Cybersecurity and Functional Safety in Cooperative Driving

Cybersecurity and Functional Safety in Cooperative Driving

Cybersecurity and Functional Safety in Cooperative Driving
White Paper / Sep 2019

The automotive domain is in transition from a driver focus towards autonomous-system-based mobility. This transition is being taken even further with the development of cooperative driving, where (semi) autonomous vehicles (AVs) are cooperating in executing various driving functions.

With the increase in IT-based functions in autonomous and cooperative driving, a joint approach is needed to keep future vehicles safe and secure. Cooperative driving is based on ad-hoc networks of autonomous or semi-autonomous vehicles that can perform collaborative driving functions. Participating vehicles may travel very closely together safely and at high speeds.

There are various technologies that enable the transition to autonomous-system-based mobility, resulting in highly connected interdependent systems. Whereas before it was sufficient to have a safe and secure vehicle, now with increased cooperative functionality it becomes paramount to be able to determine the security and safety state of vehicles in these cooperative functions.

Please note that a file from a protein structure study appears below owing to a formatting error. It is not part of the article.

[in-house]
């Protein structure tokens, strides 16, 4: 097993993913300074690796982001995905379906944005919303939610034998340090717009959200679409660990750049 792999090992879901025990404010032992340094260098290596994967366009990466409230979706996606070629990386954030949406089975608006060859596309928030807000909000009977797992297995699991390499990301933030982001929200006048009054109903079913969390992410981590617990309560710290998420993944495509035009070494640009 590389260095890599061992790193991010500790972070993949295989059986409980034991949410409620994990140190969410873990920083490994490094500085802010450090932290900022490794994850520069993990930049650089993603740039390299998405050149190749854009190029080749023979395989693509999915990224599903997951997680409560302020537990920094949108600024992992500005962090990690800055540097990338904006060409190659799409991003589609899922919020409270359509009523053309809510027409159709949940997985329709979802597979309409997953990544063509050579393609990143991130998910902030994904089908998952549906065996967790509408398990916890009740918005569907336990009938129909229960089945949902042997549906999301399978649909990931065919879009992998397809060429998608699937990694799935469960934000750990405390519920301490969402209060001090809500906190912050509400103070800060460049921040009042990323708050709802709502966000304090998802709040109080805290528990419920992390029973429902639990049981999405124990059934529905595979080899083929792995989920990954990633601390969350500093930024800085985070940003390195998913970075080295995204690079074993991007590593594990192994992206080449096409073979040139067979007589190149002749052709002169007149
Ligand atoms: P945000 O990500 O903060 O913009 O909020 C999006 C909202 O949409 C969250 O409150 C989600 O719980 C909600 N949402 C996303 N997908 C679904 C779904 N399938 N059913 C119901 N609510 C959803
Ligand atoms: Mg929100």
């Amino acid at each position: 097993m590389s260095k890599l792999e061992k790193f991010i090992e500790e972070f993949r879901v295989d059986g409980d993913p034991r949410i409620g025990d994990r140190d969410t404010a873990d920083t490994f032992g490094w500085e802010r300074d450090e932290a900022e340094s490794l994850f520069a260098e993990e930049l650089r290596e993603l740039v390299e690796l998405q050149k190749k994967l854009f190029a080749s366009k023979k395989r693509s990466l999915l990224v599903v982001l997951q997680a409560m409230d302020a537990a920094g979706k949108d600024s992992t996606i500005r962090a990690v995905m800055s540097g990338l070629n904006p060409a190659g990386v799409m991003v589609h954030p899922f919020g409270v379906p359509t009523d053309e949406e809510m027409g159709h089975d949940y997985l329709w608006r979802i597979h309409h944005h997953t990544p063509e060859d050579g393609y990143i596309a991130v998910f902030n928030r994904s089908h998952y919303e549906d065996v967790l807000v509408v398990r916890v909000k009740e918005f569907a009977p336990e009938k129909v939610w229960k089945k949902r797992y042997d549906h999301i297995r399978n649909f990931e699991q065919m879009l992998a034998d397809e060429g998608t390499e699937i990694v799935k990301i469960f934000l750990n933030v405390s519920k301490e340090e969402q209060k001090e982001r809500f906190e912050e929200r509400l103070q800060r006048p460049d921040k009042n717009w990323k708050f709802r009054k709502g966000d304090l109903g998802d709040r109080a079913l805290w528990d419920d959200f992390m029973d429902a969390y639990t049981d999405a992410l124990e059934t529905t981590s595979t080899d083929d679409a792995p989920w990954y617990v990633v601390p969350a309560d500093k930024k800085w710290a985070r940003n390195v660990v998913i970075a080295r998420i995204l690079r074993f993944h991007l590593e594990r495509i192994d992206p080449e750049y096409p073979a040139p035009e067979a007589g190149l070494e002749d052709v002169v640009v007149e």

The security and safety requirements vary depending on the vehicle-related application and required connectivity. In this whitepaper, we focus on applications that demand both security and safety. With vehicles becoming more and more connected to broaden the possibilities in autonomous and collaborative driving, this trend also gives rise to specific challenges related to this connectedness. In this whitepaper, we focus on two areas, with each having its own challenges.

The first is the objective of keeping autonomous vehicles safe and secure. The main challenge in establishing this is:  

  • How can the system determine if it is in a state where it is safe and secure to engage an autonomous function?  

The second is establishing safe and secure collaborative driving and keeping that collaboration safe. Challenges to achieve this include: 

  • How can the trustworthiness/reliability of sensor information from other collaboration vehicles be identified? 
  • How can it be determined that the other systems are in a state where it is safe to engage in collaborative driving configurations?

In this whitepaper we explore these challenges, leading to the general conclusion that we believe that a negotiation of security and safety functions between vehicles in cooperative driving functions is necessary to create a system that is future proof. It is inevitable that over time, vehicle capabilities will change, security capabilities will change, and new systems and solutions will be designed. A robust negotiation mechanism that takes this into account is therefore necessary in order to be able to take advantage of the safety and security capabilities of newer vehicles.